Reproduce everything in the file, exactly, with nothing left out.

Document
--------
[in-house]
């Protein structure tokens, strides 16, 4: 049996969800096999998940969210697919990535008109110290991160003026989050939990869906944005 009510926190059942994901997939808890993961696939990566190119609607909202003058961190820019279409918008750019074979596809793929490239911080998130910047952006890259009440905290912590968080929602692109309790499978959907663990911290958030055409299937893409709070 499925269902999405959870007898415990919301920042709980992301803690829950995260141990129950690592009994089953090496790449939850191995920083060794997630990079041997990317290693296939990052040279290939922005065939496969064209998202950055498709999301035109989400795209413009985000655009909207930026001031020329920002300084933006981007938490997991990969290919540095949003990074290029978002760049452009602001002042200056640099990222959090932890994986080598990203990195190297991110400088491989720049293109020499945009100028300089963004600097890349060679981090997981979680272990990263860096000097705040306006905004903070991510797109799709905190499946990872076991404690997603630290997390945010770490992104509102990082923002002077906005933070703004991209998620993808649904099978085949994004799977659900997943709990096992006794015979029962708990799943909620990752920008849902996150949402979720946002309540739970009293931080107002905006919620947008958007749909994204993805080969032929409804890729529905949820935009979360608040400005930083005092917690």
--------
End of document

[in-house]
């Protein structure tokens, strides 16, 4: 049996969800096999998940969210697919990535008109110290991160003026989050939990869906944005 009510926190059942994901997939808890993961696939990566190119609607909202003058961190820019279409918008750019074979596809793929490239911080998130910047952006890259009440905290912590968080929602692109309790499978959907663990911290958030055409299937893409709070 499925269902999405959870007898415990919301920042709980992301803690829950995260141990129950690592009994089953090496790449939850191995920083060794997630990079041997990317290693296939990052040279290939922005065939496969064209998202950055498709999301035109989400795209413009985000655009909207930026001031020329920002300084933006981007938490997991990969290919540095949003990074290029978002760049452009602001002042200056640099990222959090932890994986080598990203990195190297991110400088491989720049293109020499945009100028300089963004600097890349060679981090997981979680272990990263860096000097705040306006905004903070991510797109799709905190499946990872076991404690997603630290997390945010770490992104509102990082923002002077906005933070703004991209998620993808649904099978085949994004799977659900997943709990096992006794015979029962708990799943909620990752920008849902996150949402979720946002309540739970009293931080107002905006919620947008958007749909994204993805080969032929409804890729529905949820935009979360608040400005930083005092917690």